Matt Magee: FormUlate at David Hall Fine Art

Nov 8, 2017

November 20 – December 20, 2017

David Hall Fine Art LLC
555 Washington St
Wellesley, MA 02482

It’s incredibly tempting to assume that Matt Magee’s imagery can be decoded or read. Surely, his forms communicate a map of some sort, a pattern or key to assembling something, or a list of names, numbers, or objects. His influences and sources, generously acknowledged in his own descriptions of the work, range from geologic expeditions and painter Willem DeKooning, to turn-of-the-century theosophy and Mexican retablos, and with any knowledge of the external references, perhaps gleaned from the works’ titles,one might feel certain that Magee’s monochromatic shapes serve a semiotic function. However, Magee’s work eludes easy translation into information, and instead, rewards attentive viewers with an insistent abstraction that invites meditation and imagination.

Blue Tear 1, 2002

Blue Tear 1, 2002, is both the earliest work in the exhibition as well as the only collage.Assembled from cut shapes of shiny blue wrapping paper, the elegant composition hints at figuration with its attenuated and ovoid shapes. The accumulation of shiny, hand-cut forms drip and ooze across the sheet. They resist any sense of an ordered inventory and instead imply an emotional energy further suggested by the work’s ambiguous title—are these tears shed upon the occasion of tearing open a gift? Magee’s 2008 painting Blue Interconnecteds harnesses a similar range of shapes with a delicate line that unites the mysterious forms. The arrangement feels vaguely familiar, like a circuit board in the guts of an electronic device or a plastic sheet of small parts meant to be separated and assembled into a model airplane. The work’s opaque, deep blue palette, obscures what- ever information we might glean from the details of seemingly familiar objects. Magee’s enigmatic silhouettes steer our vision toward structures that appear simultaneously intimate and universal.

All of You, 2017

Magee’s gift for engaging our imagination with simple forms is particularly manifest in his painting Red Overlook. Bright red half circles and rounded protrusions emerge a long thin horizontal lines that span the width of the composition. The disparate forms and irregular spacing of the lines achieve an overall effect of chaos barely contained by the painted border of red. Between these lines, however, lie tiny distant landscapes, with ancient forms rising from a far horizon. Magee writes, “The painting evolved out of seeing the western landscape with its geologic structures such as buttes, batholiths and monoliths. I took many drives and field trips with my geologist father across the west and Red Overlook became an enumeration and categorization of these forms … [and] became suggestive of an arcane language …” With the sly charm of its bright palette and whimsical pattern, Red Overlook collapses the magnitude of geologic time into the modest space of a painting.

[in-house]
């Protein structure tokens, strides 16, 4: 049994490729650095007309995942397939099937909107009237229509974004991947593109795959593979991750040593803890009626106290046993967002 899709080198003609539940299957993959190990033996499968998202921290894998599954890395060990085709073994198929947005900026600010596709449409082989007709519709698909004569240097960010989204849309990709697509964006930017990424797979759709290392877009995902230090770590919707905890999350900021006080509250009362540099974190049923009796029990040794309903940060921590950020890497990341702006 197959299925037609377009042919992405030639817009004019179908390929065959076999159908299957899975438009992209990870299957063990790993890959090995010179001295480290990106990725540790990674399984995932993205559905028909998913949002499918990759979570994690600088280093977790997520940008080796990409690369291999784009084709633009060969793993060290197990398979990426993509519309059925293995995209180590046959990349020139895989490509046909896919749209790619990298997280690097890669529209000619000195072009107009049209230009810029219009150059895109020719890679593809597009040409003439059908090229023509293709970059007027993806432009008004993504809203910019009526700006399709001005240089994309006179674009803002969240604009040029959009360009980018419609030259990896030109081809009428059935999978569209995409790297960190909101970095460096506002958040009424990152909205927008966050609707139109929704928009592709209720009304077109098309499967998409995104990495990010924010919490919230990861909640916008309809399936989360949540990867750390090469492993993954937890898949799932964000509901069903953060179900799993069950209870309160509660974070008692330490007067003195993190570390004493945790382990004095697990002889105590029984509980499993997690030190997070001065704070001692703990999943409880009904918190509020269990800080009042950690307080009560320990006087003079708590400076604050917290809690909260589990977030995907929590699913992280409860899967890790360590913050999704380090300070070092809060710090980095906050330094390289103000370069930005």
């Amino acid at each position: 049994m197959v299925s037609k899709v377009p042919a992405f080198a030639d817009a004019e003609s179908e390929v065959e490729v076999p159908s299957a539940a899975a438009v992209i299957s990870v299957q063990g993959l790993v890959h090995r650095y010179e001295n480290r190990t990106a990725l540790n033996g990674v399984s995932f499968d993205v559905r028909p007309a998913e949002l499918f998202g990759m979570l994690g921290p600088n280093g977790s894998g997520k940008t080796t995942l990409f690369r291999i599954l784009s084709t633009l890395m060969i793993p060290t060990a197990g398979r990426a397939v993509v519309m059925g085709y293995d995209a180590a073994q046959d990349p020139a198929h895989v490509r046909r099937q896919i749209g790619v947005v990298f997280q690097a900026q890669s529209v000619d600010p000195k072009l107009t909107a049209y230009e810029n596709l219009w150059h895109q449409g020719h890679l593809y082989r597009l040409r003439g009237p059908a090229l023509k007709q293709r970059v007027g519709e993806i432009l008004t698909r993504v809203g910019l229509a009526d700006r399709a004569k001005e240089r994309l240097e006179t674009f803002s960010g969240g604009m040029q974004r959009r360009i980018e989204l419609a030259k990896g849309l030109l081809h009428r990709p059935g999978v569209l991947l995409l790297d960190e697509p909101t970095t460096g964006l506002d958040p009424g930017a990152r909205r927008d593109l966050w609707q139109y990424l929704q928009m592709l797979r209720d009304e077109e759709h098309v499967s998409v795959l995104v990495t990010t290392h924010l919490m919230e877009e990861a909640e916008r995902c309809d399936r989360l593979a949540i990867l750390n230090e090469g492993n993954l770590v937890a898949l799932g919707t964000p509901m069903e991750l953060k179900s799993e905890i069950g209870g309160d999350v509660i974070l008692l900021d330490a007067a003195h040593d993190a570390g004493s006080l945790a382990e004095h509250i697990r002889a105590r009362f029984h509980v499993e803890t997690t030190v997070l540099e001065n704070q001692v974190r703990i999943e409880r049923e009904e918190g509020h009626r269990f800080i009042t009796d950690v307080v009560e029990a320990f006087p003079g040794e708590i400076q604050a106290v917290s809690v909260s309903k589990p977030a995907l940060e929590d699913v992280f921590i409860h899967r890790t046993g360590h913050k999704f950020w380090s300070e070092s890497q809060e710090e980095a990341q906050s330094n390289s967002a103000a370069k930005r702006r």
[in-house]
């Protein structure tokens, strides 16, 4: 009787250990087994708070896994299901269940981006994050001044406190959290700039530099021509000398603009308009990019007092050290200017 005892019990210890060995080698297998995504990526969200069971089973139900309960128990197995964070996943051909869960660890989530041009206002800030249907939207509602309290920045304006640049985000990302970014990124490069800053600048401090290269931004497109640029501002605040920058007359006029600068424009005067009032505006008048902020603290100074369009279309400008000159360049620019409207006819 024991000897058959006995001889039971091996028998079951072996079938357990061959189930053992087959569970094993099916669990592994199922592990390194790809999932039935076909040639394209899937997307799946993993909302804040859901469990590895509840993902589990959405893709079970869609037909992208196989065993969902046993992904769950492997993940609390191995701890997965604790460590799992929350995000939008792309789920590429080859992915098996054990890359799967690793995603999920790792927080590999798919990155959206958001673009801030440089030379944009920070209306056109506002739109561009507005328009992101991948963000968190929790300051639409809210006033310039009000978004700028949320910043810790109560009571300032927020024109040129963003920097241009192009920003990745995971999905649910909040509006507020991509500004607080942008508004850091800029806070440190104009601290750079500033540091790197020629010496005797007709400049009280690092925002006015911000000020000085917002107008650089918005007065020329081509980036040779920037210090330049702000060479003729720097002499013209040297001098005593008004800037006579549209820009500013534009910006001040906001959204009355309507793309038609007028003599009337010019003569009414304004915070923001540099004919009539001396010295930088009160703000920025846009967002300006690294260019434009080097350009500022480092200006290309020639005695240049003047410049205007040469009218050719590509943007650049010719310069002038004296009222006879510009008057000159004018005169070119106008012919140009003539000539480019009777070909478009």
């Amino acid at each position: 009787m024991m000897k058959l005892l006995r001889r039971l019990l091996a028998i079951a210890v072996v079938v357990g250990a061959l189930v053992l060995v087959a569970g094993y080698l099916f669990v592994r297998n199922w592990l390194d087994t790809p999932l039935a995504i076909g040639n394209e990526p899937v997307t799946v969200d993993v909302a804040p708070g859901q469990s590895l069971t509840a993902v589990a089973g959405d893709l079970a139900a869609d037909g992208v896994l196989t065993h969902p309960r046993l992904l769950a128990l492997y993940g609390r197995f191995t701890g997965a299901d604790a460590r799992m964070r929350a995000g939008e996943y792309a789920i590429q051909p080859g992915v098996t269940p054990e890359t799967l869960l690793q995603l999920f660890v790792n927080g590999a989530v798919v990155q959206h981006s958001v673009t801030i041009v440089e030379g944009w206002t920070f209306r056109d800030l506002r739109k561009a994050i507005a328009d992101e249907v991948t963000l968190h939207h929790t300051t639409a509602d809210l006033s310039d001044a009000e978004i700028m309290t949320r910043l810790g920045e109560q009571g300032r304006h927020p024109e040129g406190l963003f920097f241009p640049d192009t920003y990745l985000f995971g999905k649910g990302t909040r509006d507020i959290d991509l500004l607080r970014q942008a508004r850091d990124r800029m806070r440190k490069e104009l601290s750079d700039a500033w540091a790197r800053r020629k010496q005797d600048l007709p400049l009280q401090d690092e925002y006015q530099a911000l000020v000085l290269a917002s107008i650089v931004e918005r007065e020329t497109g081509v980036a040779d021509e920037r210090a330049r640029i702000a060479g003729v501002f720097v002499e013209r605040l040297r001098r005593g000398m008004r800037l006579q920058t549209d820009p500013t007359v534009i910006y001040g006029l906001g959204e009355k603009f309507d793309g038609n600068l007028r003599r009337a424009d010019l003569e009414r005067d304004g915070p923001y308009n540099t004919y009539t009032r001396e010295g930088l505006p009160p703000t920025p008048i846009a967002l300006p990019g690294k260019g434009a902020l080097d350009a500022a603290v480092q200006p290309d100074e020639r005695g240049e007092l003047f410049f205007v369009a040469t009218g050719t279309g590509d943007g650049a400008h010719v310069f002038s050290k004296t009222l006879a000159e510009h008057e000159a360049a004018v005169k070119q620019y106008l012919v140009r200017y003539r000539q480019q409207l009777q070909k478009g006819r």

ABQ7, 2014

Green Camel Bell, 2017

Magee’s most recent work pushes the tension between abstract form and evocative idea to an extreme, with works that present a single, monochromatic shape in a white field.The deceptively simple Thought Form 1 invites a contemplative engagement with the work’s radiant circle at the heart of the composition. Far from empty, the white space around the form is painted with delicate brushstrokes that extend the red circle’s energetic presence. Magee’s interest in surface is similarly evident in his 2017 painting on aluminum, All of You. Carefully laid oil paint in a dense blue-black color shapes the deep curve and heightens the materiality of the flat form. The linguistic function of the letter “U” disintegrates in the wake of the artist’s attention to the solidity of the cradling, vessel-like shape. Magee’s punning title, moreover, embodies his interest in dislodging meaning from symbols that populate our daily routines. The range of work by Magee in this exhibition, spanning more than a decade, exemplifies the ways in which his intelligent and beautifully crafted paintings challenge viewers with the meditative potential of abstraction.

– Rachael Arauz, Independent Curator